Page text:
The cocountable topology or countable complement topology on any set X consists of the empty set and all cocountable subsets of X, that is all sets whose complement in X is countable. It follows that the only closed subsets are X and the countable subsets of X.
If X is an uncountable set, any two open sets intersect, hence the space is not Hausdorff. However, in the cocountable topology all convergent sequences are eventually constant, so limits are unique. Since compact sets in X are finite subsets, all compact subsets are closed, another condition usually related to Hausdorff separation axiom.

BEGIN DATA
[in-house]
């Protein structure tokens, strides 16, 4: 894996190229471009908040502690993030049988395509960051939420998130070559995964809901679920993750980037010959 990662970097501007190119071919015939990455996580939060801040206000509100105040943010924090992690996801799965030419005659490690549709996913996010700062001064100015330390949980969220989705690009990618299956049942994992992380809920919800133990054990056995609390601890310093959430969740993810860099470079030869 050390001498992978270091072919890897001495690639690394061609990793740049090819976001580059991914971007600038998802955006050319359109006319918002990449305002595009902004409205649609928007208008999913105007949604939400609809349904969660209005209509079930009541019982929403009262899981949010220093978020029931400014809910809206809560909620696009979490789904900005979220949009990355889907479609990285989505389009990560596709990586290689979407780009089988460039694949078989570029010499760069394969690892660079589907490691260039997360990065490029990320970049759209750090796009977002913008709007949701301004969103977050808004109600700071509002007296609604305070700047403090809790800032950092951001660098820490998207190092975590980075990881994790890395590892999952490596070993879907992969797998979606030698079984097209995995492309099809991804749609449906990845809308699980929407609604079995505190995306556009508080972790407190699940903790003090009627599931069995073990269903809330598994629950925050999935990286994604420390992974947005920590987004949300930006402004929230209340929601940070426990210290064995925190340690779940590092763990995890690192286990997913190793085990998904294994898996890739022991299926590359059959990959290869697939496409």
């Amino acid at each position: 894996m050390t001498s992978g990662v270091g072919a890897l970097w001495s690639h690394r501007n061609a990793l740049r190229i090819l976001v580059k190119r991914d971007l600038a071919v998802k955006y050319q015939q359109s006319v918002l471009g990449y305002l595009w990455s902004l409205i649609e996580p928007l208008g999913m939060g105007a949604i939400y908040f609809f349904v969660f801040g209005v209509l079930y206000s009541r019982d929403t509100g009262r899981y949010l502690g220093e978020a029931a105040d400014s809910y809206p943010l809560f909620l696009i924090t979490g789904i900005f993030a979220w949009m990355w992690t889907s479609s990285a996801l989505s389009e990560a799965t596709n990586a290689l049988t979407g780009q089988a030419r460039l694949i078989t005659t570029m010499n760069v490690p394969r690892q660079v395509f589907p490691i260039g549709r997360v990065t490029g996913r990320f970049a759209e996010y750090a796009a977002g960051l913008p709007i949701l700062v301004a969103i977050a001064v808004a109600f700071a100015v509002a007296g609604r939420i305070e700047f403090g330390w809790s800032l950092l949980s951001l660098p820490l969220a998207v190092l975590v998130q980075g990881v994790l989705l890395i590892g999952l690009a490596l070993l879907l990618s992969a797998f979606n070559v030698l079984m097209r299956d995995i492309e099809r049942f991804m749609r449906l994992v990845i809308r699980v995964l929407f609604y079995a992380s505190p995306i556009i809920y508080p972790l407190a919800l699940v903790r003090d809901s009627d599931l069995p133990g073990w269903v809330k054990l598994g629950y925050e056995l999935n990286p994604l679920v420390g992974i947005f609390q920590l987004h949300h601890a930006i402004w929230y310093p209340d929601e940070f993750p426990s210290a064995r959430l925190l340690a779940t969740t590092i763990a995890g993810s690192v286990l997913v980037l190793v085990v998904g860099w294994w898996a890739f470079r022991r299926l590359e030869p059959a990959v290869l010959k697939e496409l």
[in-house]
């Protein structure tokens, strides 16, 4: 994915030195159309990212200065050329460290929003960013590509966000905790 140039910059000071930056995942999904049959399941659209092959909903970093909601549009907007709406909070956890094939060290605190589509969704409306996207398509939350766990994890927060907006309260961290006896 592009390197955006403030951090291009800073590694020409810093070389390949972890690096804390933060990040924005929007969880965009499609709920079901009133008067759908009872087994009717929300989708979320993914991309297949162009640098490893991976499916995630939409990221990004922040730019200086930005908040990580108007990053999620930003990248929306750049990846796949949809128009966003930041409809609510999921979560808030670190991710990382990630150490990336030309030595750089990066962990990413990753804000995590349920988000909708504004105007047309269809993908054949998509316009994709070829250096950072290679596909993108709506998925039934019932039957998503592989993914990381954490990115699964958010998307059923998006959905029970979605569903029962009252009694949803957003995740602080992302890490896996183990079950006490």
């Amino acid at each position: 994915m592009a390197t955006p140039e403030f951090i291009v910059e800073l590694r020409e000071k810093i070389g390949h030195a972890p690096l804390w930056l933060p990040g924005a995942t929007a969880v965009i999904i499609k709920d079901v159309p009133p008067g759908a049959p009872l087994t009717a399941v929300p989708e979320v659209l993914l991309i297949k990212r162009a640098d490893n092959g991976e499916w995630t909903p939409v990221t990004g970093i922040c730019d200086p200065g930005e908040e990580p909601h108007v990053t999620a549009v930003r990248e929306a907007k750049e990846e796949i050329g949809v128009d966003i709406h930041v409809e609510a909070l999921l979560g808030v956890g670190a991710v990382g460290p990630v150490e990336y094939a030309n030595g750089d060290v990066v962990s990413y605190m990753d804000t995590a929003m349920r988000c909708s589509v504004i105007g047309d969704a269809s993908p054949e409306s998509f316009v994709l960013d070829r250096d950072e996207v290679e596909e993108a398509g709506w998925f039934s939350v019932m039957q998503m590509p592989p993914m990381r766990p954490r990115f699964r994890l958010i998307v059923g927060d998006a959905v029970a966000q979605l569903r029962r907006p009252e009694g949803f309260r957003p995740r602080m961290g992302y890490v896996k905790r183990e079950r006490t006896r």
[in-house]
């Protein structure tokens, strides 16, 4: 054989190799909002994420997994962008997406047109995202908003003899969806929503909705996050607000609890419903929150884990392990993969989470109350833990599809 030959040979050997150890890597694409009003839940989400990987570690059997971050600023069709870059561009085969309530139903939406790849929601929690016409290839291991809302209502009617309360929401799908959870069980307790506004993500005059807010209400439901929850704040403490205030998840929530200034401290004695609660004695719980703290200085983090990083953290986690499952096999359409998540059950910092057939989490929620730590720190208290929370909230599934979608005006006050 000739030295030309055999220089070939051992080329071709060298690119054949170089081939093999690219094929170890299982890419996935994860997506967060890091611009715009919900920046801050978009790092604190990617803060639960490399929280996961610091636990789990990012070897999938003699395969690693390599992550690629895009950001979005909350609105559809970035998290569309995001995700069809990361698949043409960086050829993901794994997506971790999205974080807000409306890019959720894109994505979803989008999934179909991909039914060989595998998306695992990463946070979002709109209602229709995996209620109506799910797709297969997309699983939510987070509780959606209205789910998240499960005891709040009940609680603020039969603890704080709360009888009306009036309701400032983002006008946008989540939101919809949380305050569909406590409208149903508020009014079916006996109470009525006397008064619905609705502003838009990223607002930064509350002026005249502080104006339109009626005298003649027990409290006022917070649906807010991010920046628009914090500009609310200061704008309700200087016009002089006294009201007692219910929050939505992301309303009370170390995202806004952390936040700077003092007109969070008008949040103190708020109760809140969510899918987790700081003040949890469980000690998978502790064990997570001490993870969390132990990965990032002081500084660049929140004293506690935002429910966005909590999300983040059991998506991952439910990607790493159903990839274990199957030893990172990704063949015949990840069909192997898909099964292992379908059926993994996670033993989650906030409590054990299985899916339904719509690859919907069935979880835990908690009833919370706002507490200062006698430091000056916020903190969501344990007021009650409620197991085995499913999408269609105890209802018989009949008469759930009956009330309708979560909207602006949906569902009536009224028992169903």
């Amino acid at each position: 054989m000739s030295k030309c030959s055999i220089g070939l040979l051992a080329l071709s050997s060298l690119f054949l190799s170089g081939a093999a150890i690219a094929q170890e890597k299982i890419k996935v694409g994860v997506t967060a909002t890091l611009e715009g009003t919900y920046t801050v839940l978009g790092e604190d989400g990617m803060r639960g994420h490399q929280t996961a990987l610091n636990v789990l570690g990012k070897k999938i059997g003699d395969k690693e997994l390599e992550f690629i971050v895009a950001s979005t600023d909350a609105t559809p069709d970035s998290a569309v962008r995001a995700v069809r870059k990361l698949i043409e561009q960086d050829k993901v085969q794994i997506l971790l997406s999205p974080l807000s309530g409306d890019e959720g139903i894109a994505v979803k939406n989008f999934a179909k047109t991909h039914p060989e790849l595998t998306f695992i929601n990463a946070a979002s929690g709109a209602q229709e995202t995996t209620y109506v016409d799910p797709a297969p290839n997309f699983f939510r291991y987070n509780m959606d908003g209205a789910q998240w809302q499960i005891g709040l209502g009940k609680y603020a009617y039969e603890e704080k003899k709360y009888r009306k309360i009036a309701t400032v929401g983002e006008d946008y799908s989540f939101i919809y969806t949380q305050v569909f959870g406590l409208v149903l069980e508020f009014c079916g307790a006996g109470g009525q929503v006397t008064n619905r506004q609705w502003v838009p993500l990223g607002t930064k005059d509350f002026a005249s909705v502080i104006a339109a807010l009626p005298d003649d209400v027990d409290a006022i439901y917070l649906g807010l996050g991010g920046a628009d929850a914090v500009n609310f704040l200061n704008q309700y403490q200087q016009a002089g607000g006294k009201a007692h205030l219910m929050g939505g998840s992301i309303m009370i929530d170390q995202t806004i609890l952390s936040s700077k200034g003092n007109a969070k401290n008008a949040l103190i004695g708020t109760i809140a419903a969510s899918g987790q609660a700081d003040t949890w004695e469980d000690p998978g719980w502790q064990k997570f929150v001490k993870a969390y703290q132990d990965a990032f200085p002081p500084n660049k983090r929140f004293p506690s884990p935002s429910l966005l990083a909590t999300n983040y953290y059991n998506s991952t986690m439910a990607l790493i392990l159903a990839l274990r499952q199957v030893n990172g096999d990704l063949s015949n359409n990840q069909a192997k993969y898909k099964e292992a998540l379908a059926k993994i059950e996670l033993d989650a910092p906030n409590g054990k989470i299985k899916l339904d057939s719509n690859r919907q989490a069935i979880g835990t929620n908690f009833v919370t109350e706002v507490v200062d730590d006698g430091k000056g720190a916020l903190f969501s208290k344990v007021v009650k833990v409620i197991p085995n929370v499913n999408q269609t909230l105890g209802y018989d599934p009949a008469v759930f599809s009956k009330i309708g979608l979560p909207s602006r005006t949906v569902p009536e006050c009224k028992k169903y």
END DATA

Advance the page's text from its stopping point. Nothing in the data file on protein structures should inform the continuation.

The cocountable topology on a countable set is the discrete topology. The cocountable topology on an uncountable set is hyperconnected, thus connected, locally connected and pseudocompact, but neither weakly countably compact nor countably metacompact, hence not compact.